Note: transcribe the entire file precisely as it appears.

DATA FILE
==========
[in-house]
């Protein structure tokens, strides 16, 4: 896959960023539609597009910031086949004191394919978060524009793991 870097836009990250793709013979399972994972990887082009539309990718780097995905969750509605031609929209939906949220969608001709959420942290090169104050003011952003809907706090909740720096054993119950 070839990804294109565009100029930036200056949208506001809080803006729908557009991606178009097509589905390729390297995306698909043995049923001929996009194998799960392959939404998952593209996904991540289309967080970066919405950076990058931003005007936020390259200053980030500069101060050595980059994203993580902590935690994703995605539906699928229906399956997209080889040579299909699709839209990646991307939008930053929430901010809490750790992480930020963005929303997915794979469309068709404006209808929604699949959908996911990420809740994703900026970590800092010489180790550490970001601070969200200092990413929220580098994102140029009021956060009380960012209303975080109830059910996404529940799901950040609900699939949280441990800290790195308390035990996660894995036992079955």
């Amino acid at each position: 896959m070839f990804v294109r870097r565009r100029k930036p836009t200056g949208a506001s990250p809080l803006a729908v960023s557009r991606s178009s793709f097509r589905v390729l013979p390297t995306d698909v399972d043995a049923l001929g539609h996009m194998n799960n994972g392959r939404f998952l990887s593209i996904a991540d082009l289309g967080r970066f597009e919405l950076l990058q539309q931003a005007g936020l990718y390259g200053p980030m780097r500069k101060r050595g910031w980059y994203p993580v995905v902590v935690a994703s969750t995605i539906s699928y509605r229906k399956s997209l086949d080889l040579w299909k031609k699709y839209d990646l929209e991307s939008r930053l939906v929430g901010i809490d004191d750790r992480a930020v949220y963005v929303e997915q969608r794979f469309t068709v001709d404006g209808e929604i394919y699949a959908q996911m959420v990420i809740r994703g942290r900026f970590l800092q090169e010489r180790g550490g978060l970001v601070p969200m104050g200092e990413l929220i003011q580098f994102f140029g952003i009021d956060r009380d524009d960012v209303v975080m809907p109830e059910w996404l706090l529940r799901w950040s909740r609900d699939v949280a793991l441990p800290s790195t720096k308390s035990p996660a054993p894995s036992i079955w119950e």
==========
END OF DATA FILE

[in-house]
């Protein structure tokens, strides 16, 4: 896959960023539609597009910031086949004191394919978060524009793991 870097836009990250793709013979399972994972990887082009539309990718780097995905969750509605031609929209939906949220969608001709959420942290090169104050003011952003809907706090909740720096054993119950 070839990804294109565009100029930036200056949208506001809080803006729908557009991606178009097509589905390729390297995306698909043995049923001929996009194998799960392959939404998952593209996904991540289309967080970066919405950076990058931003005007936020390259200053980030500069101060050595980059994203993580902590935690994703995605539906699928229906399956997209080889040579299909699709839209990646991307939008930053929430901010809490750790992480930020963005929303997915794979469309068709404006209808929604699949959908996911990420809740994703900026970590800092010489180790550490970001601070969200200092990413929220580098994102140029009021956060009380960012209303975080109830059910996404529940799901950040609900699939949280441990800290790195308390035990996660894995036992079955």
């Amino acid at each position: 896959m070839f990804v294109r870097r565009r100029k930036p836009t200056g949208a506001s990250p809080l803006a729908v960023s557009r991606s178009s793709f097509r589905v390729l013979p390297t995306d698909v399972d043995a049923l001929g539609h996009m194998n799960n994972g392959r939404f998952l990887s593209i996904a991540d082009l289309g967080r970066f597009e919405l950076l990058q539309q931003a005007g936020l990718y390259g200053p980030m780097r500069k101060r050595g910031w980059y994203p993580v995905v902590v935690a994703s969750t995605i539906s699928y509605r229906k399956s997209l086949d080889l040579w299909k031609k699709y839209d990646l929209e991307s939008r930053l939906v929430g901010i809490d004191d750790r992480a930020v949220y963005v929303e997915q969608r794979f469309t068709v001709d404006g209808e929604i394919y699949a959908q996911m959420v990420i809740r994703g942290r900026f970590l800092q090169e010489r180790g550490g978060l970001v601070p969200m104050g200092e990413l929220i003011q580098f994102f140029g952003i009021d956060r009380d524009d960012v209303v975080m809907p109830e059910w996404l706090l529940r799901w950040s909740r609900d699939v949280a793991l441990p800290s790195t720096k308390s035990p996660a054993p894995s036992i079955w119950e």